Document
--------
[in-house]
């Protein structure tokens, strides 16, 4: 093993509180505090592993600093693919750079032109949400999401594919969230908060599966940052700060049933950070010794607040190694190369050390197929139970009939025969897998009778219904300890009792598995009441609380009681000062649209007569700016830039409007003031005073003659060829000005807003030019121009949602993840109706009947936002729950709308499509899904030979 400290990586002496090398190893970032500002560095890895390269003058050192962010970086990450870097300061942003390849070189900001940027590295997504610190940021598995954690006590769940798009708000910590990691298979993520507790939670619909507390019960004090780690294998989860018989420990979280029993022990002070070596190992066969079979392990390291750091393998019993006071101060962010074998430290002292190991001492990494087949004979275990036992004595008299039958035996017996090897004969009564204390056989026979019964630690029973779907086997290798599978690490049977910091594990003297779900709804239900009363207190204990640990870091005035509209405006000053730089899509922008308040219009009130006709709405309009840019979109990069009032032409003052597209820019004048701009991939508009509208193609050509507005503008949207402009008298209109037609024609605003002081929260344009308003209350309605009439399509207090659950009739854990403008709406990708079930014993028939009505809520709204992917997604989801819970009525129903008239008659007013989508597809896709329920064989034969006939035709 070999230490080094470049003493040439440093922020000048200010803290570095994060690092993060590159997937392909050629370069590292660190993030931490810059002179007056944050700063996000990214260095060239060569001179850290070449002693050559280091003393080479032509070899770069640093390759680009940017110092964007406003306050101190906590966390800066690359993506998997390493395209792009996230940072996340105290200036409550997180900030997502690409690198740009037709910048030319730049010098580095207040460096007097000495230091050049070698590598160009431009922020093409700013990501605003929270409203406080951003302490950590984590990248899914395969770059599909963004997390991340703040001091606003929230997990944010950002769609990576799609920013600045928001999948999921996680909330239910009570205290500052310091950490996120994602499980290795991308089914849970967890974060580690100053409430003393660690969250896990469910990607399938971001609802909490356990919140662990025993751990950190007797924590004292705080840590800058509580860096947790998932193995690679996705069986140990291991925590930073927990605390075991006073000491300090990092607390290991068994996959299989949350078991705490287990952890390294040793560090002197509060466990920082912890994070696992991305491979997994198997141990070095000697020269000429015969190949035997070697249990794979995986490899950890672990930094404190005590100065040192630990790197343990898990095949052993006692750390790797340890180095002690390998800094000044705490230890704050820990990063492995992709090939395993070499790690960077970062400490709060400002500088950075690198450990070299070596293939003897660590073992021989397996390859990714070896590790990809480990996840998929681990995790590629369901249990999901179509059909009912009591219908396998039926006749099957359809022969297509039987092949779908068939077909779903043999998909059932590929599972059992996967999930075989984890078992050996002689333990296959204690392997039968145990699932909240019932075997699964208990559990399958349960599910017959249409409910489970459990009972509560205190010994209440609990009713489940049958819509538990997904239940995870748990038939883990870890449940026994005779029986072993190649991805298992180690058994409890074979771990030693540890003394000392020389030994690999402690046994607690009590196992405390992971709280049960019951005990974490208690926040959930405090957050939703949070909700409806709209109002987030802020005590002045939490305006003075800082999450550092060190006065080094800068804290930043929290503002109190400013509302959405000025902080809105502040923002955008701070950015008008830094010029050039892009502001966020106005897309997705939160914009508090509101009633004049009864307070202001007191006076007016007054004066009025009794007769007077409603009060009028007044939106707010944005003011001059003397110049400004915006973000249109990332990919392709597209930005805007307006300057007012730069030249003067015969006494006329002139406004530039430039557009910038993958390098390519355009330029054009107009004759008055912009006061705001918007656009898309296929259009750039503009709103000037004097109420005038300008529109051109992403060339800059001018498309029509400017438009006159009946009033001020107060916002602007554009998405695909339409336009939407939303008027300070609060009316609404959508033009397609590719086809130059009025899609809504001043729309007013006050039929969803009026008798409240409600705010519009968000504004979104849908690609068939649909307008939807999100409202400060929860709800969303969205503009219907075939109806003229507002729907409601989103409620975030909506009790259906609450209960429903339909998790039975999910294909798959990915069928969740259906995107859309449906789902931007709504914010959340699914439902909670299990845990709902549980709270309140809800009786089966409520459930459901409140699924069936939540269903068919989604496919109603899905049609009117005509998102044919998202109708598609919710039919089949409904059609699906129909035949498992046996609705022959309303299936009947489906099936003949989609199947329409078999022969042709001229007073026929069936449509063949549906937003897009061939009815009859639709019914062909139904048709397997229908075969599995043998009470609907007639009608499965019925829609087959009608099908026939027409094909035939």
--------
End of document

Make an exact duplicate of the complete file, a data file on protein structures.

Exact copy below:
[in-house]
């Protein structure tokens, strides 16, 4: 093993509180505090592993600093693919750079032109949400999401594919969230908060599966940052700060049933950070010794607040190694190369050390197929139970009939025969897998009778219904300890009792598995009441609380009681000062649209007569700016830039409007003031005073003659060829000005807003030019121009949602993840109706009947936002729950709308499509899904030979 400290990586002496090398190893970032500002560095890895390269003058050192962010970086990450870097300061942003390849070189900001940027590295997504610190940021598995954690006590769940798009708000910590990691298979993520507790939670619909507390019960004090780690294998989860018989420990979280029993022990002070070596190992066969079979392990390291750091393998019993006071101060962010074998430290002292190991001492990494087949004979275990036992004595008299039958035996017996090897004969009564204390056989026979019964630690029973779907086997290798599978690490049977910091594990003297779900709804239900009363207190204990640990870091005035509209405006000053730089899509922008308040219009009130006709709405309009840019979109990069009032032409003052597209820019004048701009991939508009509208193609050509507005503008949207402009008298209109037609024609605003002081929260344009308003209350309605009439399509207090659950009739854990403008709406990708079930014993028939009505809520709204992917997604989801819970009525129903008239008659007013989508597809896709329920064989034969006939035709 070999230490080094470049003493040439440093922020000048200010803290570095994060690092993060590159997937392909050629370069590292660190993030931490810059002179007056944050700063996000990214260095060239060569001179850290070449002693050559280091003393080479032509070899770069640093390759680009940017110092964007406003306050101190906590966390800066690359993506998997390493395209792009996230940072996340105290200036409550997180900030997502690409690198740009037709910048030319730049010098580095207040460096007097000495230091050049070698590598160009431009922020093409700013990501605003929270409203406080951003302490950590984590990248899914395969770059599909963004997390991340703040001091606003929230997990944010950002769609990576799609920013600045928001999948999921996680909330239910009570205290500052310091950490996120994602499980290795991308089914849970967890974060580690100053409430003393660690969250896990469910990607399938971001609802909490356990919140662990025993751990950190007797924590004292705080840590800058509580860096947790998932193995690679996705069986140990291991925590930073927990605390075991006073000491300090990092607390290991068994996959299989949350078991705490287990952890390294040793560090002197509060466990920082912890994070696992991305491979997994198997141990070095000697020269000429015969190949035997070697249990794979995986490899950890672990930094404190005590100065040192630990790197343990898990095949052993006692750390790797340890180095002690390998800094000044705490230890704050820990990063492995992709090939395993070499790690960077970062400490709060400002500088950075690198450990070299070596293939003897660590073992021989397996390859990714070896590790990809480990996840998929681990995790590629369901249990999901179509059909009912009591219908396998039926006749099957359809022969297509039987092949779908068939077909779903043999998909059932590929599972059992996967999930075989984890078992050996002689333990296959204690392997039968145990699932909240019932075997699964208990559990399958349960599910017959249409409910489970459990009972509560205190010994209440609990009713489940049958819509538990997904239940995870748990038939883990870890449940026994005779029986072993190649991805298992180690058994409890074979771990030693540890003394000392020389030994690999402690046994607690009590196992405390992971709280049960019951005990974490208690926040959930405090957050939703949070909700409806709209109002987030802020005590002045939490305006003075800082999450550092060190006065080094800068804290930043929290503002109190400013509302959405000025902080809105502040923002955008701070950015008008830094010029050039892009502001966020106005897309997705939160914009508090509101009633004049009864307070202001007191006076007016007054004066009025009794007769007077409603009060009028007044939106707010944005003011001059003397110049400004915006973000249109990332990919392709597209930005805007307006300057007012730069030249003067015969006494006329002139406004530039430039557009910038993958390098390519355009330029054009107009004759008055912009006061705001918007656009898309296929259009750039503009709103000037004097109420005038300008529109051109992403060339800059001018498309029509400017438009006159009946009033001020107060916002602007554009998405695909339409336009939407939303008027300070609060009316609404959508033009397609590719086809130059009025899609809504001043729309007013006050039929969803009026008798409240409600705010519009968000504004979104849908690609068939649909307008939807999100409202400060929860709800969303969205503009219907075939109806003229507002729907409601989103409620975030909506009790259906609450209960429903339909998790039975999910294909798959990915069928969740259906995107859309449906789902931007709504914010959340699914439902909670299990845990709902549980709270309140809800009786089966409520459930459901409140699924069936939540269903068919989604496919109603899905049609009117005509998102044919998202109708598609919710039919089949409904059609699906129909035949498992046996609705022959309303299936009947489906099936003949989609199947329409078999022969042709001229007073026929069936449509063949549906937003897009061939009815009859639709019914062909139904048709397997229908075969599995043998009470609907007639009608499965019925829609087959009608099908026939027409094909035939």